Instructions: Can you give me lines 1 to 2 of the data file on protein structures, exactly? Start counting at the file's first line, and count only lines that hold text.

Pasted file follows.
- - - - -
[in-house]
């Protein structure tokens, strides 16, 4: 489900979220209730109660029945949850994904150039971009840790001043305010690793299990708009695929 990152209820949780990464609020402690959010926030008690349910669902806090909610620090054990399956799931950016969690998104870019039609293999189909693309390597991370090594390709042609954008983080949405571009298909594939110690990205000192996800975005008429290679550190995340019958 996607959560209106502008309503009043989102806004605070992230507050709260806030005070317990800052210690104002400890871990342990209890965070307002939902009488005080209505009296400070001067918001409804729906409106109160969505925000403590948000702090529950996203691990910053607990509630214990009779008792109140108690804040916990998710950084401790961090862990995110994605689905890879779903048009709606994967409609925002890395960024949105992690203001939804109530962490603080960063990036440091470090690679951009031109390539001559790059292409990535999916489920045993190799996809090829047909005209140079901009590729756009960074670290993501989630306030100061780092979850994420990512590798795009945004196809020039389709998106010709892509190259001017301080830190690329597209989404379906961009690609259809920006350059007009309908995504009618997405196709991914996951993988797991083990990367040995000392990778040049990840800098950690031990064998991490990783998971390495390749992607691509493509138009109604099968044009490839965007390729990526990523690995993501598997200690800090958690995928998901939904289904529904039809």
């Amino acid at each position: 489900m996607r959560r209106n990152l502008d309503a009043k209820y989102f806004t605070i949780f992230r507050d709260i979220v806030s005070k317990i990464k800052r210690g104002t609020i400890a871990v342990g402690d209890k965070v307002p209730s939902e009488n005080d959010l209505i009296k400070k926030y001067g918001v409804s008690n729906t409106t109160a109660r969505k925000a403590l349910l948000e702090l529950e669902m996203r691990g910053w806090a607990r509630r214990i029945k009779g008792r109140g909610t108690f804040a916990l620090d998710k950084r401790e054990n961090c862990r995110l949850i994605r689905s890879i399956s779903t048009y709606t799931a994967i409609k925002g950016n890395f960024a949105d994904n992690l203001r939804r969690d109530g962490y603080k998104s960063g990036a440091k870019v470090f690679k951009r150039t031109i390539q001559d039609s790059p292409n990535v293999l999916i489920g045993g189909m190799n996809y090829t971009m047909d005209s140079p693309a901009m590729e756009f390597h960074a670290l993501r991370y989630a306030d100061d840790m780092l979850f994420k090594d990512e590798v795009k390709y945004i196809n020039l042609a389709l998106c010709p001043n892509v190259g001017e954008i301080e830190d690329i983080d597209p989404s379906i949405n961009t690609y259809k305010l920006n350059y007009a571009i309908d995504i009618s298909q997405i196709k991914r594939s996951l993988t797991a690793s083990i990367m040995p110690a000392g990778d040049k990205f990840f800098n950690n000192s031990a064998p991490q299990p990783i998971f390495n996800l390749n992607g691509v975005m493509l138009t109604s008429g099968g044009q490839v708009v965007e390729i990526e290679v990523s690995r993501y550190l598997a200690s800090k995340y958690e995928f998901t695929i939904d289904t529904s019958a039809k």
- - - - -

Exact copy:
[in-house]
């Protein structure tokens, strides 16, 4: 489900979220209730109660029945949850994904150039971009840790001043305010690793299990708009695929 990152209820949780990464609020402690959010926030008690349910669902806090909610620090054990399956799931950016969690998104870019039609293999189909693309390597991370090594390709042609954008983080949405571009298909594939110690990205000192996800975005008429290679550190995340019958 996607959560209106502008309503009043989102806004605070992230507050709260806030005070317990800052210690104002400890871990342990209890965070307002939902009488005080209505009296400070001067918001409804729906409106109160969505925000403590948000702090529950996203691990910053607990509630214990009779008792109140108690804040916990998710950084401790961090862990995110994605689905890879779903048009709606994967409609925002890395960024949105992690203001939804109530962490603080960063990036440091470090690679951009031109390539001559790059292409990535999916489920045993190799996809090829047909005209140079901009590729756009960074670290993501989630306030100061780092979850994420990512590798795009945004196809020039389709998106010709892509190259001017301080830190690329597209989404379906961009690609259809920006350059007009309908995504009618997405196709991914996951993988797991083990990367040995000392990778040049990840800098950690031990064998991490990783998971390495390749992607691509493509138009109604099968044009490839965007390729990526990523690995993501598997200690800090958690995928998901939904289904529904039809």